Possibly Pythonic Tail Call Optimization (TCO/TRE)

Chris Angelico rosuav at gmail.com
Mon Jul 13 14:34:42 CEST 2015


On Mon, Jul 13, 2015 at 10:00 PM, Antoon Pardon
<antoon.pardon at rece.vub.ac.be> wrote:
> On 07/13/2015 01:28 PM, Chris Angelico wrote:
>> On Sun, Jul 12, 2015 at 8:20 AM, Ian Burnette <ian.burnette at gmail.com> wrote:
>>> [ About tail recursion ]
>>>
>> When a function is purely tail-recursive like this, it's trivial to
>> convert it at the source code level:
>>
>> def factorial(n):
>>     acc = 1
>>     while n > 0:
>>         acc *= n
>>         n -= 1
>>     return acc
>>
>> The cases that _can't_ be converted this trivially are the ones that
>> usually can't be converted automatically either - the best case I can
>> think of is tree traversal, where one of the calls could be tail-call
>> optimized:
>
> This is not true. Tail recursion elimination can always converted
> automatically. Otherwise other languages couldn't have implemted it.

Yes, when it's in the pure form of an actual tail call. Most recursion
isn't, so you have to warp your code until it is (like adding the
'acc' parameter, which is NOT logically a parameter to the factorial
function).

>> Why is it worth writing your code recursively, only to have it be
>> implemented iteratively?
>
> Because sometimes, it is easier to think about the problem recursively.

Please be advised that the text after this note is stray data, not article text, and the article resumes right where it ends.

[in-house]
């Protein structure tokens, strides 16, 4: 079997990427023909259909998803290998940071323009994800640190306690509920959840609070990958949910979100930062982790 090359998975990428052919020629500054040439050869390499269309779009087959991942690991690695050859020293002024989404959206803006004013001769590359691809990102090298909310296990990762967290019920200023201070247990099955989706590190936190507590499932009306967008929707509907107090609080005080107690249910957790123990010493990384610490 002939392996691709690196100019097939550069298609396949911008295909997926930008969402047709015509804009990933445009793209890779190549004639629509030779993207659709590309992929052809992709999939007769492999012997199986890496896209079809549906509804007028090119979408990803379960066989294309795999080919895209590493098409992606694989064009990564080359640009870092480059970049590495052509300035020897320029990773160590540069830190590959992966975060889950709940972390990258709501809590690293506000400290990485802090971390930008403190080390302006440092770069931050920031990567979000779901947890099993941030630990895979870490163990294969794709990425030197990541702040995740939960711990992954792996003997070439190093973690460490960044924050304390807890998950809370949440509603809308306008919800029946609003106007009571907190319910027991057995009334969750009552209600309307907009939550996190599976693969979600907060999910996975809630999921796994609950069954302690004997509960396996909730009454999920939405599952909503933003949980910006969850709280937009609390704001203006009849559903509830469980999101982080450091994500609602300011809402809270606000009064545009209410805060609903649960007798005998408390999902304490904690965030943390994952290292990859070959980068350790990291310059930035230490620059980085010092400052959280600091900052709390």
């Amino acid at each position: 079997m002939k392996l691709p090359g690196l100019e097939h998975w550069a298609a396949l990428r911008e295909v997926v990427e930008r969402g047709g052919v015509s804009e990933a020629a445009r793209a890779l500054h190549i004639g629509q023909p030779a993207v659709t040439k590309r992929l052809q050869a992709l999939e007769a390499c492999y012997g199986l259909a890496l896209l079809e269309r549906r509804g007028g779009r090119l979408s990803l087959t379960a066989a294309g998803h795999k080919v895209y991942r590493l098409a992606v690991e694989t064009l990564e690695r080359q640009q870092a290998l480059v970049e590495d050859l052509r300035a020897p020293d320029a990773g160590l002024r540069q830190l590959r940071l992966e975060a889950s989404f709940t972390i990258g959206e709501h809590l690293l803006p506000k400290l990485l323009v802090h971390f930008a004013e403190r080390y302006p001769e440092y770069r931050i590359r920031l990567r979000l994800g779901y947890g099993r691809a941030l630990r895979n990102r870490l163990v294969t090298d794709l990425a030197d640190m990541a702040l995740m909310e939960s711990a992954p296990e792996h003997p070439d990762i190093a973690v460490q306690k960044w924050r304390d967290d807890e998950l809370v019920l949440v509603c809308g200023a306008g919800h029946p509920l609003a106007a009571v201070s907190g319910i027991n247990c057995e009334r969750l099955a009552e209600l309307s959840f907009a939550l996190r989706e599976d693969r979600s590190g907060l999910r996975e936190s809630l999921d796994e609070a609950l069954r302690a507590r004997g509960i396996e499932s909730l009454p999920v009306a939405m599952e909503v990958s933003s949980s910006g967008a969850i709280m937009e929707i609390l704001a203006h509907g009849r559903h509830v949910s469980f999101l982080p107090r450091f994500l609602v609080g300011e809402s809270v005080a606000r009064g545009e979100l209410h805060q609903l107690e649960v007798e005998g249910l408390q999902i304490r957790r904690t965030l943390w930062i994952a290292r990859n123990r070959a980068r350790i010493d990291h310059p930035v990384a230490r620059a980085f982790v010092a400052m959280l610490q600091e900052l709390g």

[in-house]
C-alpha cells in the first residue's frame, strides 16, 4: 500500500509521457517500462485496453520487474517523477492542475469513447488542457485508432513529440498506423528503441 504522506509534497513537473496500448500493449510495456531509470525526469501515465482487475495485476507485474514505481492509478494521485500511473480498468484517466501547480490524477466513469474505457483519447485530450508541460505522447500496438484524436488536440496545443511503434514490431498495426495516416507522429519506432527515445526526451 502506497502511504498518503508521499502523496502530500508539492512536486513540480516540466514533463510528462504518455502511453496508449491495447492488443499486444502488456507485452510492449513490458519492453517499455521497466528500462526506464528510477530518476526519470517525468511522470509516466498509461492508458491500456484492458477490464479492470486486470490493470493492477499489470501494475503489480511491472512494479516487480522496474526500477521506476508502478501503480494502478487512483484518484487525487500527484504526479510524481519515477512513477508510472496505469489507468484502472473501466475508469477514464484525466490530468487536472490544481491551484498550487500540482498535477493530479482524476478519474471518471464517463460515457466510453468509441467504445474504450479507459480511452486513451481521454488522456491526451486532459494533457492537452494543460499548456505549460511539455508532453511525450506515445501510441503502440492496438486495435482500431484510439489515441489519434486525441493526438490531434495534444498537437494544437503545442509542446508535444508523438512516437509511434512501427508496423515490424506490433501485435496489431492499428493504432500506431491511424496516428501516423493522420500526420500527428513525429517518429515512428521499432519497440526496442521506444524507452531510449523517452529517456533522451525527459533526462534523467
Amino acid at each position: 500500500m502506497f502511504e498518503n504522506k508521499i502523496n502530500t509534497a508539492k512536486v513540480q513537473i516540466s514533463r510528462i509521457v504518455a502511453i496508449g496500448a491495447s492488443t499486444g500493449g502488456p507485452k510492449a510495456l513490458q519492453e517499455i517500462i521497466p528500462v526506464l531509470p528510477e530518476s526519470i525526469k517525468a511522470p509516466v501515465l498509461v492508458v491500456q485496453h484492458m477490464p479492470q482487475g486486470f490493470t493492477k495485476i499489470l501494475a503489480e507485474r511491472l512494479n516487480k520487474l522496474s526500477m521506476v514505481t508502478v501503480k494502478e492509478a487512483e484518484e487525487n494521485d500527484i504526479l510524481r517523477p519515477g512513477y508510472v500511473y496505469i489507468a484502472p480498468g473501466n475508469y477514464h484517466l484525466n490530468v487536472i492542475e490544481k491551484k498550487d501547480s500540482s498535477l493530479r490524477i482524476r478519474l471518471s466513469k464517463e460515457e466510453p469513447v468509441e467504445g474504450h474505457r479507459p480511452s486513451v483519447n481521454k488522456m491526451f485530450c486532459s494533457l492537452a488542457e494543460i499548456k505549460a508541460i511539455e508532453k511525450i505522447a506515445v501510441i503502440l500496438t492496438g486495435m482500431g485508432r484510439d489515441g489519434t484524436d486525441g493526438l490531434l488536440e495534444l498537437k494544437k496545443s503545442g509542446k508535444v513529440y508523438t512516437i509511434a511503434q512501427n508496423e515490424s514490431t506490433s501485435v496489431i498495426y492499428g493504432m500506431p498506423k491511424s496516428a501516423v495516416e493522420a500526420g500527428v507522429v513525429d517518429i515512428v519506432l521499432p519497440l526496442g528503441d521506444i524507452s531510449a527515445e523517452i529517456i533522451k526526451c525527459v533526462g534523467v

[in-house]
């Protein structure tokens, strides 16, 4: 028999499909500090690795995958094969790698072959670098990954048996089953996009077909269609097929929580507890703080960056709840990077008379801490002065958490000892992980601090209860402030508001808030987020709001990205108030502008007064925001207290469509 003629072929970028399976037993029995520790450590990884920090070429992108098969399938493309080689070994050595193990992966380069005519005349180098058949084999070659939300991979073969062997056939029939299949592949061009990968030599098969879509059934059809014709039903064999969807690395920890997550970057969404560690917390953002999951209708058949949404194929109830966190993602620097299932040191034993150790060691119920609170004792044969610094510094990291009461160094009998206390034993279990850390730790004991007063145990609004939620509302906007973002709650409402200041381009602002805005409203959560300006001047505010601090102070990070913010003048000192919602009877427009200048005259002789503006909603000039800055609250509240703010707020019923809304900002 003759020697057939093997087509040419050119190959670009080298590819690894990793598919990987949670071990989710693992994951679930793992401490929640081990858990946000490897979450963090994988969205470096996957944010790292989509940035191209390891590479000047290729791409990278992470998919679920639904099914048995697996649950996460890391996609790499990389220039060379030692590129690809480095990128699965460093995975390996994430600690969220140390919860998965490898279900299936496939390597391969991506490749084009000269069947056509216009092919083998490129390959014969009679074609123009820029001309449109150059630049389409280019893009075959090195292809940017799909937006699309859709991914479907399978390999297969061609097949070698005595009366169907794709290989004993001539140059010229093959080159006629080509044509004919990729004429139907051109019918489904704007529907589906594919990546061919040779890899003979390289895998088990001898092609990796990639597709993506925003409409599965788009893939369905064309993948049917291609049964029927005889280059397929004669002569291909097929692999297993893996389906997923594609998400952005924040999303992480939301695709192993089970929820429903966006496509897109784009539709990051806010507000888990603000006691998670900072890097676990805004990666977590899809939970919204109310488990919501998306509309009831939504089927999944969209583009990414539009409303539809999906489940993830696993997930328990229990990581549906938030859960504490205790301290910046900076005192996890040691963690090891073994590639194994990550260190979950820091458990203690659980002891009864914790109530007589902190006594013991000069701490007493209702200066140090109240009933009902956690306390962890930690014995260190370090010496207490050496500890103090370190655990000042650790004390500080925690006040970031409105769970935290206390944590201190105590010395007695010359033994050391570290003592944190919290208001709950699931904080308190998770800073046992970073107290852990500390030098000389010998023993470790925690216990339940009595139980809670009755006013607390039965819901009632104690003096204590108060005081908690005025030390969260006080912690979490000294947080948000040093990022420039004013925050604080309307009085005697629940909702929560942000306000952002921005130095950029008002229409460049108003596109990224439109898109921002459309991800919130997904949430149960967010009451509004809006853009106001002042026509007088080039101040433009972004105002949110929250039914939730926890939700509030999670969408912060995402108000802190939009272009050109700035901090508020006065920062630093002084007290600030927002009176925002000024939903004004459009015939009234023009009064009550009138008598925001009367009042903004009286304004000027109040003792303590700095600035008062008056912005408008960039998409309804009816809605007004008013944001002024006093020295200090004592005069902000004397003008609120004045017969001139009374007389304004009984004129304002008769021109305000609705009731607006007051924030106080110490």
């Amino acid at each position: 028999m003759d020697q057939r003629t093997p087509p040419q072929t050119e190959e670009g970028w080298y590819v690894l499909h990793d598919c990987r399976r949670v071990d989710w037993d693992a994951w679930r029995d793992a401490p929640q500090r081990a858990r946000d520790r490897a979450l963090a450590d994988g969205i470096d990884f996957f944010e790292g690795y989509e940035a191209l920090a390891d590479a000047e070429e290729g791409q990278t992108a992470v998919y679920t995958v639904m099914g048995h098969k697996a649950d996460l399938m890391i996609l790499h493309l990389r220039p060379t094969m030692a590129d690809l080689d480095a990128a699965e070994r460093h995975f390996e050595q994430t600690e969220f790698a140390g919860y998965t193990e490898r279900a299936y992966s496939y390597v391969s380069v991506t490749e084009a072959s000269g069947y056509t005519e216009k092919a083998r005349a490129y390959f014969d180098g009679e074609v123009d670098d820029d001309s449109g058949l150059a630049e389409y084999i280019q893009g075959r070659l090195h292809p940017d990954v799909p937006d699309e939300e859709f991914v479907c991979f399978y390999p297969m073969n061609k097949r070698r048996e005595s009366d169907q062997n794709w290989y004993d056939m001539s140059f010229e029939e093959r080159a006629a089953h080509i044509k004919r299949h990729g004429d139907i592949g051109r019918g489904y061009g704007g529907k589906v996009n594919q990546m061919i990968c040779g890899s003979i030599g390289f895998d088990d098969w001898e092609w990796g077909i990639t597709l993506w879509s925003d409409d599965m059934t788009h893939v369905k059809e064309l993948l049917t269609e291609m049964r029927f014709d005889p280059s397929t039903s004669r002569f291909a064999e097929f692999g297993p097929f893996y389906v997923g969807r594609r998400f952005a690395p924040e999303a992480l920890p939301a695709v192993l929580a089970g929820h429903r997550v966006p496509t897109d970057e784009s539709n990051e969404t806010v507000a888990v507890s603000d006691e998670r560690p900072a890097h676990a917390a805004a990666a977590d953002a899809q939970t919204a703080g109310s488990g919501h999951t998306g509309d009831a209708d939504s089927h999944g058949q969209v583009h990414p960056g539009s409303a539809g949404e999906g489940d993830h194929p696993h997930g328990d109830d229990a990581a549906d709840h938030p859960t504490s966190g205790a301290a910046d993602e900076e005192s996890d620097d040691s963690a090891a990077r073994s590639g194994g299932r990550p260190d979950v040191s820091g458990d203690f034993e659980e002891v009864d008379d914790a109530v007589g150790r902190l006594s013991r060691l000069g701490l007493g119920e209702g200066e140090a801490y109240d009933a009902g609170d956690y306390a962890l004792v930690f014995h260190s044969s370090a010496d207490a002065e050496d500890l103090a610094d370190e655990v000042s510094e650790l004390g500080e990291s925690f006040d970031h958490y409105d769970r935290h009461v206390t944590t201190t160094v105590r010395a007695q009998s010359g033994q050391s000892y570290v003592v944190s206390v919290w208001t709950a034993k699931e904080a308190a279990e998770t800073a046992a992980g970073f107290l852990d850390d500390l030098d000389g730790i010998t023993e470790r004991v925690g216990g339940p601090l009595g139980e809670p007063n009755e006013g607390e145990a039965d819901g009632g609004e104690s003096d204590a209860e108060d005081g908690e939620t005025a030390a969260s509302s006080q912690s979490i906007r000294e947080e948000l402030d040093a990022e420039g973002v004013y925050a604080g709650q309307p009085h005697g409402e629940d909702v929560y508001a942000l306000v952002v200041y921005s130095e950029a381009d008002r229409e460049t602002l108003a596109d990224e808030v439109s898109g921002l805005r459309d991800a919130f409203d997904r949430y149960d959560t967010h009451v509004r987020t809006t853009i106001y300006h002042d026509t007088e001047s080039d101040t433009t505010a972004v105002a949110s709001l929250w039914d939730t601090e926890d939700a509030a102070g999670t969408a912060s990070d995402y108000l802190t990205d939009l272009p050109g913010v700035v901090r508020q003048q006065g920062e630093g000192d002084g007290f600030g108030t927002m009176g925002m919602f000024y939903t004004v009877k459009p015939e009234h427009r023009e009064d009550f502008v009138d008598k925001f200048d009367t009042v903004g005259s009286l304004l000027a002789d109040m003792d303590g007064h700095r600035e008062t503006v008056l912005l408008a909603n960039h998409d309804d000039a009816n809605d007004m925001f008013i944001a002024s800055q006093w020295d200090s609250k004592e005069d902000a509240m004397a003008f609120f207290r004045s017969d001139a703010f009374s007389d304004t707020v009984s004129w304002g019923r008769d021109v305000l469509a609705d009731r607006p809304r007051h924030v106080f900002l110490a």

Can you give me an example that (a) makes a lot more sense recursively
than iteratively, and (b) involves just one tail call?

>> Warping your code around a recursive solution
>> to make it into a perfect tail call usually means making it look a lot
>> less impressive; for instance,
>
> And sometimes your problem is very easily solved by a number of functions
> that tail call each other but in python you will need to warp your code
> around an iterative solution, in order to avoid the stack limit.

Example, please? In all my Python programming, I've never hit the
stack limit outside of deliberate playing around (or accidental
infinite recursion, which means it's doing its job).

> It seems warping your code is only seen as a problem when going in the
> functional direction. Going into the iterative direction may take all
> the warping that is needed, without comment.

That's because I've never seen code that warps more for iteration than
it does for programming in general. Again, example please?

ChrisA


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